Greek v. Colvin, No. 14-3799 (2d Cir. 2015)

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Justia Opinion Summary

Plaintiff appealed the denial of his application for Social Security disability benefits (SSI). The district court granted defendant's motion for judgment on the pleadings. The court concluded, however, that the ALJ erred by failing to provide “good reasons” for giving little weight to the treating physician's opinion, and that this error was not harmless. Accordingly, the court vacated the district court's judgment and remanded for further proceedings.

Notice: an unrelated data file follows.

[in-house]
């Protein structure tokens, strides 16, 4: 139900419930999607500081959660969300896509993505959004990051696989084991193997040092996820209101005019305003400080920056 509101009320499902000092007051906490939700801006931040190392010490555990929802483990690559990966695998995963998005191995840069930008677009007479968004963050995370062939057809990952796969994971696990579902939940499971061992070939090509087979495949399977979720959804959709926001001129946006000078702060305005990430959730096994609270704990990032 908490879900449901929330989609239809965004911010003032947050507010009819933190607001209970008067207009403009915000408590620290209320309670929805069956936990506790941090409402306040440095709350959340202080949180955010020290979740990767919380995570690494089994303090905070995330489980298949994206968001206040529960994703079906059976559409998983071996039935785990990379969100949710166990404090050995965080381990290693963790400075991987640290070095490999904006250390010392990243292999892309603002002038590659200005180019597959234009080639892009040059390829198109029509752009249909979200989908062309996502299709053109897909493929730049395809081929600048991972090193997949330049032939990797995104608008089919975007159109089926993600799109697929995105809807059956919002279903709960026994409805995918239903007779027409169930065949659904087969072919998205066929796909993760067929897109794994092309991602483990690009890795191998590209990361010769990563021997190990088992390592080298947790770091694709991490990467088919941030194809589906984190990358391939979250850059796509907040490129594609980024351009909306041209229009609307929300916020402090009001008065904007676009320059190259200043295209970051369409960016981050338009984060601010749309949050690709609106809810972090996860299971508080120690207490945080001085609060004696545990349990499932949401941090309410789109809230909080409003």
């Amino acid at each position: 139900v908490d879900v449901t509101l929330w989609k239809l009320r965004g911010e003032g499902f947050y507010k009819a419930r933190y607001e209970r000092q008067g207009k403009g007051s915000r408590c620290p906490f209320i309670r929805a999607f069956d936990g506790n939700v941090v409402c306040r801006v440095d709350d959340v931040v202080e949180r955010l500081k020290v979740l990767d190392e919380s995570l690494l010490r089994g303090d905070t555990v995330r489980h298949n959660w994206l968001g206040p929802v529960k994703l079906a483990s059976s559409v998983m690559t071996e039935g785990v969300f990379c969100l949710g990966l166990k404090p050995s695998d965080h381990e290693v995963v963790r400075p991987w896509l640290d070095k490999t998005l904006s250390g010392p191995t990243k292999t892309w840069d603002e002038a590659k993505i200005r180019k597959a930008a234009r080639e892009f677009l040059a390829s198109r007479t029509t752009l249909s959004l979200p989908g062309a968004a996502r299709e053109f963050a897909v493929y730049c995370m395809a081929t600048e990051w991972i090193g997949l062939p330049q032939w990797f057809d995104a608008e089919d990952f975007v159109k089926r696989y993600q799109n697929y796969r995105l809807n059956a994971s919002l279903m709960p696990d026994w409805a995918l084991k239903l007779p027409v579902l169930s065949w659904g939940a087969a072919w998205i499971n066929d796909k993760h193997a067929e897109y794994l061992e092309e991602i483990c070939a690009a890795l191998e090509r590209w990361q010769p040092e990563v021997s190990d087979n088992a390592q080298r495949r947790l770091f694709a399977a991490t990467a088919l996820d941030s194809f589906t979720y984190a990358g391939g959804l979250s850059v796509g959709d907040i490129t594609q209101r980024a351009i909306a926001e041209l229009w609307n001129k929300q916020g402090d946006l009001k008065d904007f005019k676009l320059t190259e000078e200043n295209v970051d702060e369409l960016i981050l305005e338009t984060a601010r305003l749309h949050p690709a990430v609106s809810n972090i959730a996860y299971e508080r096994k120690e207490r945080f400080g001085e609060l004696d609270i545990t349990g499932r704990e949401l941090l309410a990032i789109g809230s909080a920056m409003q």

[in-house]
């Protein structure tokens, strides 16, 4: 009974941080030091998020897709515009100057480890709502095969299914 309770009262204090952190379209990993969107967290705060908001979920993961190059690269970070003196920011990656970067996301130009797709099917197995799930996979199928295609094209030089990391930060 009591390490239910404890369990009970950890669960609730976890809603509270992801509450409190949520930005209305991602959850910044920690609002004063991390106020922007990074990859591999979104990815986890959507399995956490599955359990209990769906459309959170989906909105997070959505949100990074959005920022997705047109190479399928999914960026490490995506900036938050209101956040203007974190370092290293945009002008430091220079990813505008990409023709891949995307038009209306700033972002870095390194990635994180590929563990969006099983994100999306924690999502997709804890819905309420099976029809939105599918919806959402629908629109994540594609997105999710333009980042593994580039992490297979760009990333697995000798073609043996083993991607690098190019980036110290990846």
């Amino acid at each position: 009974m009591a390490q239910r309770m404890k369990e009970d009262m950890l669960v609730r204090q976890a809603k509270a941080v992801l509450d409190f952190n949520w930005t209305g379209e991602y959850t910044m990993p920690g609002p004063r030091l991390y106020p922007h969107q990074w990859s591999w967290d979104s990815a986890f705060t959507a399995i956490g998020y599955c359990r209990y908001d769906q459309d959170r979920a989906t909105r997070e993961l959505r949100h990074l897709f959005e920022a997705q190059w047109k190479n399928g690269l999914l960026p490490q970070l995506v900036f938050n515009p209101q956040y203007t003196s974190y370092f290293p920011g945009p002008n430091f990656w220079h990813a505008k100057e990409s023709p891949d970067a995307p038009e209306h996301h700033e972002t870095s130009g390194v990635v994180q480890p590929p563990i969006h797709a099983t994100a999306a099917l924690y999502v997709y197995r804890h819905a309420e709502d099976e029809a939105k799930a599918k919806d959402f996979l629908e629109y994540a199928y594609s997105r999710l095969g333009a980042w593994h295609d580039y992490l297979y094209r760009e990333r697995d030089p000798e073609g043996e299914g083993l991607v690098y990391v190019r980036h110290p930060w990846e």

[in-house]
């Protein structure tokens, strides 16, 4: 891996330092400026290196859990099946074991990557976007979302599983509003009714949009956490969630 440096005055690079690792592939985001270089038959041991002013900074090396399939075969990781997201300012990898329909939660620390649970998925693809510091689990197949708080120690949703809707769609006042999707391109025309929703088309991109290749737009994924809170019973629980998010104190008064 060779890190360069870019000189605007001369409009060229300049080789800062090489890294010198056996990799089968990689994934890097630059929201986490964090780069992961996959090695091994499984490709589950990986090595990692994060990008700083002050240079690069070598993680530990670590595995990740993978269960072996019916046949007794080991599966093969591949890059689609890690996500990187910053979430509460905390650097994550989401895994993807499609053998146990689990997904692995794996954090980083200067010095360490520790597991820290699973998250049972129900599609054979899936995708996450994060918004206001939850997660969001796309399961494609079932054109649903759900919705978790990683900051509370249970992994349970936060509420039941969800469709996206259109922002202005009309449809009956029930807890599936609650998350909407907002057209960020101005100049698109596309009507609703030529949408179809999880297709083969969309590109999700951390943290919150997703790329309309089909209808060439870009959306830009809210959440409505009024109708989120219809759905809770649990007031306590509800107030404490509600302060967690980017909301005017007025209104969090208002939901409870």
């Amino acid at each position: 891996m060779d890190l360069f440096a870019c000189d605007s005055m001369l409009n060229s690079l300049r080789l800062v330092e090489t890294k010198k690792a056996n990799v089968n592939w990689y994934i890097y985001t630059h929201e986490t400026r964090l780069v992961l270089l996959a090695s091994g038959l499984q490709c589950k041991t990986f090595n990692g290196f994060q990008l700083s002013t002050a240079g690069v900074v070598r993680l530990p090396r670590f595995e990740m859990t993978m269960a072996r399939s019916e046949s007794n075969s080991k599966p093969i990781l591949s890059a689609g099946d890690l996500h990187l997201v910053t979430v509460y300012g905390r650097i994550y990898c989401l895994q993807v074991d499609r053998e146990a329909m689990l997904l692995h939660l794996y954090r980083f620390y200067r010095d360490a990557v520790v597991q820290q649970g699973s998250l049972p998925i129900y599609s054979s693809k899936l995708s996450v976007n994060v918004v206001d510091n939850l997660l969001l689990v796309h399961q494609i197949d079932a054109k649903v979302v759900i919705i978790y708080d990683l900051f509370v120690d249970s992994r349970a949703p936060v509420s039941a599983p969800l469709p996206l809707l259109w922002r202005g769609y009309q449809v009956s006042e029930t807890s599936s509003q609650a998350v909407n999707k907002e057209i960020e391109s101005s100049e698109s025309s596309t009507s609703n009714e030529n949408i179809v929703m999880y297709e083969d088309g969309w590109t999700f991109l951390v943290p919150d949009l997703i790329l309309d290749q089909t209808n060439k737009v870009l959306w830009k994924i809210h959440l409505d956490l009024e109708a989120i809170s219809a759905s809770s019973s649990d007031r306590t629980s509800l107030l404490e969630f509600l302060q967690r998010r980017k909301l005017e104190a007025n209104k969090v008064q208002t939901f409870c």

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14-3799 Greek v. Colvin UNITED STATES COURT OF APPEALS FOR THE SECOND CIRCUIT _______________ August Term, 2015 (Submitted: September 2, 2015 Decided: September 21, 2015) Docket No. 14 3799 _______________ KEVIN GREEK, Plaintiff Appellant, —v.— CAROLYN W. COLVIN, Defendant Appellee.* _______________ B e f o r e: KATZMANN, Chief Judge, HALL and LIVINGSTON, Circuit Judges. _______________ Pursuant to Rule 43(c)(2) of the Federal Rules of Appellate Procedure, Acting Commissioner of Social Security Carolyn W. Colvin is automatically substituted for former Commissioner Michael J. Astrue as the respondent. The Clerk of the Court is directed to amend the caption to conform to the above. * Appeal from a judgment of the district court (Wolford, J.), which granted the defendant’s motion for judgment on the pleadings. We hold that the Social Security Administration administrative law judge erred by failing to provide “good reasons” for his decision to give little weight to a treating physician’s opinion, 20 C.F.R. § 404.1527(c)(2), and that this error was not harmless. We therefore VACATE the district court’s judgment and REMAND to the Commissioner for further proceedings. _______________ Mark M. McDonald, Bond, McDonald & Lehman, P.C., Geneva, New York, for Plaintiff Appellant. Kristina Cohn, Special Assistant U.S. Attorney, and Stephen P. Conte, Regional Chief Counsel, Region II, Office of the General Counsel, Social Security Administration, for William J. Hochul, Jr., U.S. Attorney for the Western District of New York, New York, New York, for Defendant Appellee. _______________ PER CURIAM: A Social Security Administration (“SSA”) administrative law judge (“ALJ”) denied Plaintiff Appellant Kevin Greek’s application for Social Security disability benefits. After the SSA’s Appeals Council denied review of the ALJ’s decision, Greek challenged the agency’s determination in the United States District Court for the Western District of New York (Wolford, J.), which granted the defendant’s motion for judgment on the pleadings. On appeal, Greek argues, inter alia, that the ALJ erred in giving little weight to treating physician Dr. Renee Wheeler’s 2 medical opinions.1 We conclude that the ALJ erred by failing to provide “good reasons” for giving little weight to Dr. Wheeler’s opinion, 20 C.F.R. § 404.1527(c)(2), and that this error was not harmless. We therefore VACATE the district court’s judgment and REMAND to the Commissioner for further proceedings. BACKGROUND Greek suffers from diabetes mellitus, type I, that is inadequately controlled and thus has been labeled “brittle diabetes.” Greek was first diagnosed with diabetes in September 1998, and testing in March 1999 confirmed that he was suffering from diabetes mellitus, type I. Secondary effects from this condition can Greek also argues that: (1) the Appeals Council erred in giving little weight to treating physician Dr. Shahana Arshad’s medical opinions; (2) the ALJ erred by incorporating only some of consulting physician Dr. George Sirotenko’s limitations on the types of work that Greek could do; and (3) the ALJ erred in evaluating Greek’s credibility. Because we vacate in full based on the ALJ’s error regarding Dr. Wheeler’s opinion, we need not reach these other issues. On remand, however, the ALJ should, of course, consider Dr. Arshad’s medical opinion because the Appeals Council added that opinion to the record. For example, Dr. Arshad’s opinion that Greek’s symptoms were “reasonably consistent” with his diagnosis and that Greek would need to take a work break for one and one half to two hours following a wide fluctuation in his blood glucose levels, A.R. 411–12, would appear to affect the ALJ’s determination that 1 3 include memory loss and an altered mental state due to swings in blood glucose levels, and Greek suffered from both. Dr. Shahana Arshad, who submitted a medical opinion in this case, began treating Greek in February 2007. Dr. Arshad saw Greek a number of times over the subsequent years and noted significant fluctuations in his blood glucose and other related levels. She also noted on several occasions that he had challenges in maintaining his blood glucose level during periods of activity. Greek initially saw Dr. Wheeler, another physician who provided a medical opinion in this case, in July 2009. After physical and mental examination, Dr. Wheeler diagnosed Greek with brittle diabetes, a term referring to type I diabetes that can be difficult to control, accompanied by frequent episodes of memory loss, forgetfulness, and hypoglycemia. Greek returned to Dr. Wheeler on August 14, 2009, still complaining of memory problems. He related that he had been fired from his job because of theft, but that he did not remember the incident. Dr. Wheeler also diagnosed Greek Greek’s “statements concerning the intensity, persistence[,] and limiting effects of [his] symptoms are not credible,” id. at 15. 4 with brittle diabetes mellitus with hypoglycemia and stated that Greek was disabled due to frequent hypoglycemia with periods of confusion. Greek then returned to Dr. Arshad on August 18, 2009. Dr. Arshad commented that Greek’s blood glucose control was suboptimal, and further noted that he was having “increasing forgetfulness” and “a few incidents of hypoglycemia.” A.R. 288. Dr. Arshad instructed Greek to be on an insulin pump due to multiple episodes of hypoglycemia. From this point forward, Greek underwent a number of consultative and treatment examinations that suggested that he still suffered from cognitive impairment and increased forgetfulness. He also had unstable blood glucose levels in most of these examinations. Greek filed an application for Social Security Disability and Supplemental Security Income benefits on August 11, 2009. He alleged that his disability onset date was June 19, 2009. The claim was initially denied on October 22, 2009. Greek then filed a timely request for an administrative hearing. At the subsequent hearing, Dr. Wheeler offered three opinions to the ALJ on Greek’s ability to work. First, in July 2009, she concluded that Greek is 5 disabled due to brittle diabetes. Next, on August 14, 2009, she concluded that Greek is disabled due to frequent hypoglycemia with periods of confusion. Then, on August 19, 2010, she offered a more detailed opinion. With respect to Greek’s ability to perform physical activities, she wrote that he is “100% disabled due to memory loss[,] intermittent confusion[, and] diabetes.” A.R. 377. She marked on the form, “N/A,” for all areas requesting physical limitations. Id. On the second page of the form, the doctor wrote that Greek “[i]s 100% disabled due to brittle diabetes[,] memory loss[, and] periods of confusion.” Id. at 378. She determined that Greek would have good and bad days and would likely be absent from work more than four days per month as a result of the impairments or his treatment. Id. She felt that the limitations had been “reasonably consistent and continuing” since June 19, 2009. Id. at 379. Also relevant to this appeal, a vocational expert, Victor Alberigi, also testified at the ALJ’s hearing. According to Alberigi, Greek had past relevant work experience in hardware sales and as a manager for automotive parts, Dictionary of Occupational Titles (“DOT”) Nos. 274.357 034, 185.167 038. The ALJ asked Alberigi to consider a hypothetical with an individual of the same age, 6 education, and work experience as Greek with the following residual functional capacity: limited to medium exertional level as defined in the DOT and limited to “simple, routine[,] repetitive tasks.” A.R. at 118. Alberigi testified that such an individual could not perform any of the past work. In Alberigi’s opinion, such an individual could, however, perform the jobs of janitor, light cleaner, charge account clerk, and dishwasher. The ALJ then posed a second hypothetical, asking Alberigi to assume the person to be off task for at least two hours per day outside of normal lunch breaks or regular breaks. According to Alberigi, this limitation would eliminate all competitive jobs in the national economy. Furthermore, when asked by counsel to assume that the claimant were to miss four or more days per month, Alberigi again answered that this restriction would eliminate all work. Then, asked to assume that a claimant would be off task for up to two hours at unpredictable times occurring eleven times within a two week period, Alberigi again concluded that such a person would not be able to retain a full time position or even a part time position. 7 In his decision dated October 8, 2010, the ALJ applied the standard five step sequential evaluation for determining whether a claimant is disabled.2 The ALJ concluded at the fifth step that Greek was not disabled because he could perform work existing in sufficient numbers in the national economy. The ALJ also found that Greek “has the residual functional capacity to perform medium The Commissioner has established a five step sequential evaluation for adjudication of disability claims, set forth at 20 C.F.R. § 404.1520. First, the Commissioner must determine whether the claimant is currently engaging in substantial gainful activity. Id. § 404.1520(b). If so, the claimant is not disabled. Second, if the claimant is not working, the Commissioner must determine whether the claimant has a “severe” impairment, i.e., an impairment that limits his ability to do physical or mental work related activities. Id. §§ 404.1520(c), 404.1521. If not, the claimant is not disabled. Third, if there is a severe impairment, the Commissioner determines if the impairment meets or equals the criteria of a per se disabling impairment contained in Appendix 1 to 20 C.F.R. Part 404, Subpart P (Listings of Impairment). 20 C.F.R. §§ 404.1520(d), 404.1525, 404.1526. If the claimant’s impairment does not meet or equal a listed impairment, before proceeding to step four, the Commissioner determines, based on all the relevant medical and other evidence of record, the claimant’s “residual functional capacity,” which is what the claimant can still do despite the limitations imposed by his impairment. Id. §§ 404.1520(a)(4), (e), 404.1545(a). Fourth, the Commissioner considers whether the claimant’s residual functional capacity permits him to return to his past relevant work. Id. §§ 404.1520(e), (f), 404.1560(b). If so, the claimant is not disabled. Fifth, if the claimant cannot return to his past work, the Commissioner considers, based on the claimant’s residual functional capacity and vocational factors, whether the claimant can do other work existing in significant numbers in the national economy. Id. §§ 404.1520(g), 404.1560(b). If so, the claimant is not disabled. 2 8 work as defined in [20 C.F.R. § 404.1567(c)],” but that he “is limited to simple, routine, and repetitive tasks.” A.R. 14. In reaching his decision as to Greek’s residual functional capacity, the ALJ determined that Dr. Wheeler’s opinion was entitled to “little weight” for two reasons: (1) that Dr. Wheeler “does not explain how the claimant’s memory loss and intermittent confusion would prohibit the claimant from performing any type of postural activity (balancing, stooping, etc.),” and (2) that Greek’s testimony that he could perform certain daily activities contradicted Dr. Wheeler’s supposed conclusion that Greek suffered from postural problems. Id. at 16. The ALJ’s conclusions appeared to emerge from a misreading of Dr. Wheeler’s questionnaire on residual functional capacity: Though Dr. Wheeler wrote “N/A,” or not applicable, next to all relevant physical activities on the questionnaire, id. at 377, the ALJ noted in his decision that Dr. Wheeler “concludes that the claimant can never perform any postural activities,” id. at 16. After the ALJ issued his decision, Greek timely filed a request for review to the Appeals Council, which concluded, on July 17, 2012, that there was no basis for granting review and that the ALJ’s decision stood as the Commissioner’s final 9 decision. On August 23, 2012, Greek filed an action in the Western District of New York, seeking review of the Commissioner’s final decision. The district court granted the Commissioner’s motion for judgment on the pleadings and dismissed Greek’s complaint in a judgment entered on August 15, 2014. Greek timely appealed. DISCUSSION On appeal, Greek primarily argues that the ALJ failed to provide adequate reasons for giving little weight to the opinion of treating physician Dr. Wheeler. The claimant bears the ultimate burden of proving that he was disabled throughout the period for which benefits are sought. See 20 C.F.R. § 404.1512(a). Here, Greek was required to demonstrate that he was unable “to engage in any substantial gainful activity by reason of any medically determinable physical or mental impairment . . . which has lasted or can be expected to last for a continuous period of not less than 12 months.” 42 U.S.C. § 423(d)(1)(A). The ultimate determination of whether a person has a disability within the meaning of the Act belongs to the Commissioner. See Snell v. Apfel, 177 F.3d 128, 133–34 (2d Cir. 1999); 20 C.F.R. § 404.1527(d)(1). We may set aside the 10 Commissioner’s decision only if it is based upon legal error or if the factual findings are not supported by substantial evidence in the record as a whole. Burgess v. Astrue, 537 F.3d 117, 127 (2d Cir. 2008); 42 U.S.C. § 405(g). Substantial evidence is “more than a mere scintilla” and “means such relevant evidence as a reasonable mind might accept as adequate to support a conclusion.” Richardson v. Perales, 402 U.S. 389, 401 (1971) (quoting Consol. Edison Co. v. NLRB, 305 U.S. 197, 229 (1938)). Additionally, we may not “affirm an administrative action on grounds different from those considered by the [A]gency.” Burgess, 537 F.3d at 128 (quoting Melville v. Apfel, 198 F.3d 45, 52 (2d Cir. 1999)). Here, Greek argues that the SSA erred by failing to provide adequate reasons for giving little weight to the medical opinion of his treating physician, Dr. Renee Wheeler. The SSA recognizes a rule of deference to the medical views of a physician who is engaged in the primary treatment of a claimant. Thus, “the opinion of a claimant’s treating physician as to the nature and severity of the impairment is given ‘controlling weight’ so long as it ‘is well supported by medically acceptable clinical and laboratory diagnostic techniques and is not inconsistent with the other substantial evidence in [the] case record.’” Id. at 128 11 (quoting 20 C.F.R. § 404.1527(c)(2)). There are, of course, circumstances when it is appropriate for an ALJ not to give controlling weight to a treating physician’s opinion. See, e.g., Halloran v. Barnhart, 362 F.3d 28, 32 (2d Cir. 2004) (per curiam) (holding that “the opinion of the treating physician is not afforded controlling weight where, as here, the treating physician issued opinions that are not consistent with other substantial evidence in the record, such as the opinions of other medical experts”). Nevertheless, even when a treating physician’s opinion is not given controlling weight, SSA regulations require the ALJ to consider several factors in determining how much weight the opinion should receive. See 20 C.F.R. § 404.1527(c)(2)(i), (2)(ii), (3)–(6). “[T]o override the opinion of the treating physician, we have held that the ALJ must explicitly consider, inter alia: (1) the frequen[c]y, length, nature, and extent of treatment; (2) the amount of medical evidence supporting the opinion; (3) the consistency of the opinion with the remaining medical evidence; and, (4) whether the physician is a specialist.” Selian v. Astrue, 708 F.3d 409, 418 (2d Cir. 2013) (per curiam). “After considering the above factors, the ALJ must ‘comprehensively set forth [his] reasons for the weight assigned to a treating physician’s opinion.’” Burgess, 537 F.3d at 129 12 (alteration in original) (quoting Halloran, 362 F.3d at 33). The failure to provide “‘good reasons’ for not crediting the opinion of a claimant’s treating physician is a ground for remand.” Id. at 129–30 (quoting Snell, 177 F.3d at 133). The ALJ is not permitted to substitute his own expertise or view of the medical proof for the treating physician’s opinion or for any competent medical opinion. Id. at 131. Dr. Wheeler provided the ALJ with an opinion that Greek was 100% disabled due to memory loss, intermittent confusion, and diabetes and would likely be absent from work more than four days per month as a result of his impairments or treatment. The ALJ rejected these opinions, writing that Dr. Wheeler “does not explain how the claimant’s memory loss and intermittent confusion would prohibit the claimant from performing any type of postural activity (balancing, stooping, etc.).” A.R. 16. The ALJ also found that Greek’s testimony that he could perform certain daily activities contradicted any conclusion of Dr. Wheeler’s that Greek suffered from postural ailments. Both parties agree, however, that the ALJ’s explanation for rejecting Dr. Wheeler’s opinion was factually flawed. Dr. Wheeler did not actually determine that Greek was unable to perform any postural activity. Instead, Dr. Wheeler 13 appears to have simply indicated that Greek’s ability to perform certain postural activities was not relevant to her conclusion because that conclusion rested on a different set of problems that made it hard for Greek to work—his memory loss, intermittent confusion, and diabetes. Additionally, the ALJ failed to follow any other steps in the process outlined in 20 C.F.R. § 404.1527(c). The ALJ did not provide any other explanation for why Dr. Wheeler’s opinion was not “well supported by medically acceptable . . . techniques” or “inconsistent with the other substantial evidence,” 20 C.F.R. § 404.1527(c)(2), nor did he explicitly consider any of the factors for determining the weight given to a non controlling opinion, see id. § 404.1527(c)(2)(i), (2)(ii), (3)–(6). Because the ALJ rested his rejection of Dr. Wheeler’s opinion on flawed reasoning and failed to provide any other reasons for rejecting the opinion, the ALJ erred. Despite this error, the district court granted the defendant’s motion for judgment on the pleadings, concluding that any error was harmless. The district court first decided, correctly, that Dr. Wheeler’s conclusion of disability was itself not entitled to any weight because only the Commissioner can make the final 14 determination of disability under the Social Security Act. See 20 C.F.R. § 404.1527(d)(1). But the district court also concluded, erroneously, that no additional information in Dr. Wheeler’s report would have affected the outcome of the ALJ’s decision because the ALJ identified similar information from other parts of the record elsewhere in his decision. In reaching its conclusion about harmlessness, the district court relied on our decision in Zabala v. Astrue, 595 F.3d 402 (2d Cir. 2010). In Zabala, the ALJ erred when he rejected a treating physician’s medical opinion as incomplete and unsigned, even though the report was in fact complete and signed. Id. at 409. On appeal, this Court found that the error was not prejudicial because “the excluded evidence is essentially duplicative of evidence considered by the ALJ”—namely, an earlier “largely identical” report “by the same doctor” from a more relevant time period that “the ALJ did consider.” Id. The district court’s reliance on Zabala was misplaced. In Zabala, the ALJ failed to consider a second, virtually identical opinion by the same treating physician. Here, by contrast, the only other evidence that the ALJ might have considered and rejected was testimony from non treating physicians and lay 15 witnesses about the nature of Greek’s condition. Consideration of such lay testimony is not a substitute for proper consideration of a treating physician’s medical opinion. After all, SSA regulations provide a very specific process for evaluating a treating physician’s opinion and instruct ALJs to give such opinions “controlling weight” in all but a limited range of circumstances. See 20 C.F.R. § 404.1527(c)(2); see also Burgess, 537 F.3d at 128. Because a vocational expert in this case testified that Greek could perform no jobs available in large numbers in the national economy if he had to miss four or more days of work per month, see A.R. 120, the ALJ’s failure to provide adequate reasons for rejecting Dr. Wheeler’s opinion was not harmless. CONCLUSION For the reasons stated herein, we VACATE the district court’s judgment and REMAND to the Commissioner for further proceedings. 16